American architect, conceptual artist, teacher and writer. He studied at the Cooper Union, New York (1947–50), University of Cincinnati, OH (1950–52), Harvard University, Cambridge, MA (1952–3), and the University of Rome (Fulbright scholar, 1954). Hejduk began teaching architecture in 1954, and in 1964 he joined Cooper Union, becoming Dean of the School of Architecture there in 1975. He also worked in various architectural offices in New York, including that of I. M. Pei (1956–8), and in 1965 he established his own office in New York. From 1954 to 1963 he worked in a purposefully dry, reductive style strongly influenced by Le Corbusier, Mies van der Rohe and De Stijl. This is illustrated in the Nine Square Problem (c. 1954), a linear grid concerned with such concepts as frame, post, centre, periphery, extension and compression, which was developed as a pedagogical tool for first-year students. It became the basis for his Texas Houses project (1954–63; unexecuted): seven designs ranging from classicizing simplicity to complex architectural renderings of Cubist principles. The Diamond Projects (1963–7; unexecuted) comprised a series of house designs that addressed the formal ramifications of Mondrian’s tipping of the square canvas by 45° while retaining the internal arrangements of pure horizontals and verticals. Hejduk participated in the New york five exhibition at MOMA, New York, in 1969, and his work continued to be widely exhibited throughout his career. In 1975 he completed the renovation of the Cooper Union Foundation Building, New York, the one major project actually built up to that time. Around 1975 narrative and ‘anthropomorphization’ began to appear in his projects, with structures taking part in disquieting, personal allegories. Here precise architectural drawings, models and loose renderings placing the monuments in landscapes reminiscent of de Chirico, together with accompanying notes, constitute the total work (e.g. the allegorical trilogy Cemetery for the Ashes of Thought, 1975; Silent Witnesses, 1976; and Thirteen Watchtowers of Cannaregio, 1979). The aspect of the architectural project as narrative setting took full form in the Masques (1979–83) and subsequent renderings of urban landscapes (e.g. Vladivostok and Bovisa, c. 1987–9). During the 1980s Hejduk built a number of structures, for example the House of the Painter and House of the Musician (1983) in the Great Hall, Gropiusbau, Berlin; House of the Suicide (1986–90) at the Georgia Institute of Technology, Atlanta; and buildings for social housing (1988)—three in Friedrichstadt, Berlin, and one at Tegel Harbour, Berlin—which were ‘characters’ or parts of the settings in the urban scenes. He also completed a series of lithographs illustrating Thomas Mann’s The Black Swan (New York, 1990); some recall Suprematist compositions, others show architectural forms in stark silhouette. Hejduk was often characterized as a ‘paper architect’, but in the 1980s more of his structures were being built at a time when his projects were increasingly conceptual, which supported assertions of the fundamentally architectural concerns of his work.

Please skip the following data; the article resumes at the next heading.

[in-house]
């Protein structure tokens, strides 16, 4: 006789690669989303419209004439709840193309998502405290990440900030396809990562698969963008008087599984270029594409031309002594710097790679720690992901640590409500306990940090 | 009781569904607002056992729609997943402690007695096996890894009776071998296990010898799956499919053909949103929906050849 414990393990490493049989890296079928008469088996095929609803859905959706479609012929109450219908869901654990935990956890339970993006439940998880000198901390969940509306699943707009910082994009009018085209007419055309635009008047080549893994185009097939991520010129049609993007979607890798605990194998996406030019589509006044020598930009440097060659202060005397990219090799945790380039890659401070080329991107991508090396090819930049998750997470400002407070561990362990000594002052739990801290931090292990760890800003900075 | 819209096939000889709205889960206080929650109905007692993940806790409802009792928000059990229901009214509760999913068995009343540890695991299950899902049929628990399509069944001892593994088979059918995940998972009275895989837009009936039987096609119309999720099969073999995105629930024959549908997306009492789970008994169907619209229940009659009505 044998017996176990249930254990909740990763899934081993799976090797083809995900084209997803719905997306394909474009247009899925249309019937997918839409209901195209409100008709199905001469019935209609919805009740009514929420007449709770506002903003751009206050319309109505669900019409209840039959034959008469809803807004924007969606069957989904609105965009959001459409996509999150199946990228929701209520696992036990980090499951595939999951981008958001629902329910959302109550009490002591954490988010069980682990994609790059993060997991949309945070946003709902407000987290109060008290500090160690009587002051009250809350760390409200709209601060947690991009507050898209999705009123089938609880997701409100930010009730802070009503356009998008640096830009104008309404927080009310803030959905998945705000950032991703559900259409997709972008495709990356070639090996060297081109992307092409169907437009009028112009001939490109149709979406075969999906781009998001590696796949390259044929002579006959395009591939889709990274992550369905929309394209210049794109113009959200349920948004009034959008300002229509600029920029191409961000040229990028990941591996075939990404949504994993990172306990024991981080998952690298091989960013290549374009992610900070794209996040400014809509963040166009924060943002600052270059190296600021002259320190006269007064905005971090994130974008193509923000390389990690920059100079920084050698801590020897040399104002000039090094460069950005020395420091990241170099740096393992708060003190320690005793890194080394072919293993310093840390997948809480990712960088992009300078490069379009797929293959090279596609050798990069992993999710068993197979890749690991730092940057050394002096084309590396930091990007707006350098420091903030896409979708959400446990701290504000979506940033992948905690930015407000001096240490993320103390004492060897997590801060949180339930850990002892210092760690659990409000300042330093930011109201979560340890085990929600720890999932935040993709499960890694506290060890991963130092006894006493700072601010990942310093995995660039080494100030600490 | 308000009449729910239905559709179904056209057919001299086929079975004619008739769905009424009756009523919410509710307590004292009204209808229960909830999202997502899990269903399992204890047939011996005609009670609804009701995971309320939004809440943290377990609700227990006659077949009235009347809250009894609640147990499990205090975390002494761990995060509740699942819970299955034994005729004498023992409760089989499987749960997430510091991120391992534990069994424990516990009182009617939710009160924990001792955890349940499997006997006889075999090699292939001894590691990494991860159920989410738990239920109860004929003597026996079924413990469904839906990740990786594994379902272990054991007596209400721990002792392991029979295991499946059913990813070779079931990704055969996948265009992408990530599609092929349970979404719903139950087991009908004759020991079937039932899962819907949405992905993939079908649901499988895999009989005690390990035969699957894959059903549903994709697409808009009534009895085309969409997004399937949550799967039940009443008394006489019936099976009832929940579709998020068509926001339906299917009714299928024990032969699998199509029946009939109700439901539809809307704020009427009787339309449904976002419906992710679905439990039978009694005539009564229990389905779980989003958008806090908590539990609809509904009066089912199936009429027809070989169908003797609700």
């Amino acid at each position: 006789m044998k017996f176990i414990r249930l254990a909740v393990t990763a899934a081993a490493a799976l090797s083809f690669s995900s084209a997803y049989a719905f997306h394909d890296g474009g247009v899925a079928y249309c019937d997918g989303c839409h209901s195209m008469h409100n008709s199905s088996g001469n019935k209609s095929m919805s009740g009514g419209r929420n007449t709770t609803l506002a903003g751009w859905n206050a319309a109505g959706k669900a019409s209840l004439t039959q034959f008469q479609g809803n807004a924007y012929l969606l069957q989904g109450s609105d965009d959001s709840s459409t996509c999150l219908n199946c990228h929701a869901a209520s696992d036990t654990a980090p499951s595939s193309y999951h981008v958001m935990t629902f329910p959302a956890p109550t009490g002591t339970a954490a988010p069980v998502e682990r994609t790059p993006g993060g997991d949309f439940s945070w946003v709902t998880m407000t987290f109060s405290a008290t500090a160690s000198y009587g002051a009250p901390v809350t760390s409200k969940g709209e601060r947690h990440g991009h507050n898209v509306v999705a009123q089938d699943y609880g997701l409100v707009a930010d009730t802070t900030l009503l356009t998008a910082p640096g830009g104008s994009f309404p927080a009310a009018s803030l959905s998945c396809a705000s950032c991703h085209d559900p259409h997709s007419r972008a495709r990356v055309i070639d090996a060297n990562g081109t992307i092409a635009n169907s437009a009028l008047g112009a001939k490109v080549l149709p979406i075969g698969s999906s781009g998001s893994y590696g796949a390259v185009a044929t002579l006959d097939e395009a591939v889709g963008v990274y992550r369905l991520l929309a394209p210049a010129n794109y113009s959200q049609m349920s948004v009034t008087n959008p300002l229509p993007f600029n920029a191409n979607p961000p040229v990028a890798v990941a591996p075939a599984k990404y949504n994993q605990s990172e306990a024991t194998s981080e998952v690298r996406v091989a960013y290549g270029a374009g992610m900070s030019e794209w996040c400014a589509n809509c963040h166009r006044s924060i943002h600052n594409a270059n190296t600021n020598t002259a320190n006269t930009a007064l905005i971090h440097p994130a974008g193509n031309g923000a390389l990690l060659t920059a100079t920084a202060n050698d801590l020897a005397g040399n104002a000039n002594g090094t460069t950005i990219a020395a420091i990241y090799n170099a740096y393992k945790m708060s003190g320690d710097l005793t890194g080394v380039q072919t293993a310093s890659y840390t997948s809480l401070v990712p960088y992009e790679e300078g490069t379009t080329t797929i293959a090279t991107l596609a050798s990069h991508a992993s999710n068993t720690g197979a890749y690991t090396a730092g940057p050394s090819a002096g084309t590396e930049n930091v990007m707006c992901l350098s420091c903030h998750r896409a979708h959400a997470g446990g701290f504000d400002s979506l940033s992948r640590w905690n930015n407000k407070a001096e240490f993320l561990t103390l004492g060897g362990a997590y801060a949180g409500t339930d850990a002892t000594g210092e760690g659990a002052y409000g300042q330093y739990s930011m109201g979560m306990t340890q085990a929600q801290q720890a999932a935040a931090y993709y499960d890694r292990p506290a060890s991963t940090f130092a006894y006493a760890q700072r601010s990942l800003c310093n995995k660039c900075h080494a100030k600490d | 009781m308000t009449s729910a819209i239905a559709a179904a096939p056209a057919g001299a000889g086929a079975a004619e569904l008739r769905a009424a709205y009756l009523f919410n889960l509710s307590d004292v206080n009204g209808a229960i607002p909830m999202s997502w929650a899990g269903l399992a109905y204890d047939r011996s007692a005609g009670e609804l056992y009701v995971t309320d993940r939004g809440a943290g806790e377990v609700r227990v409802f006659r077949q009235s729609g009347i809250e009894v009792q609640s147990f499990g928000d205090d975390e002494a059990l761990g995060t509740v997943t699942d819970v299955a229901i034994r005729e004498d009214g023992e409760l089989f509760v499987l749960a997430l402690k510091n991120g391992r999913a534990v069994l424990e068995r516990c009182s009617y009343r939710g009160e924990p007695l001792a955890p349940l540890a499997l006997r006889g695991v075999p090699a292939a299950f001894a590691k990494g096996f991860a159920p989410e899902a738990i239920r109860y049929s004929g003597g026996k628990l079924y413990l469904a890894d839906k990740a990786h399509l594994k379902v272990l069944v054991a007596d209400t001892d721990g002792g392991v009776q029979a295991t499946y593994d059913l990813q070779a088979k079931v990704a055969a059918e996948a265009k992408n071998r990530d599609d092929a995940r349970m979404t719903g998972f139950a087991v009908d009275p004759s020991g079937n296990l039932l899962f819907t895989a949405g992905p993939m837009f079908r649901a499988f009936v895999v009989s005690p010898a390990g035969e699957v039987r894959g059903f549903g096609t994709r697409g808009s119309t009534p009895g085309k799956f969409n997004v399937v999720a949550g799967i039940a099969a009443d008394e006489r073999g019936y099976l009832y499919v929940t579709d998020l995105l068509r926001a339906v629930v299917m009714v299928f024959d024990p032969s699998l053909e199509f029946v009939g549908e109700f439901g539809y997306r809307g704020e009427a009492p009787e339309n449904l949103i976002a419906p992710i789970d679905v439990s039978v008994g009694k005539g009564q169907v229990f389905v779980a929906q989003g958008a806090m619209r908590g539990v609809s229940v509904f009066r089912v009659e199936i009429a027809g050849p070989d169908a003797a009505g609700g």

From Grove Art Online
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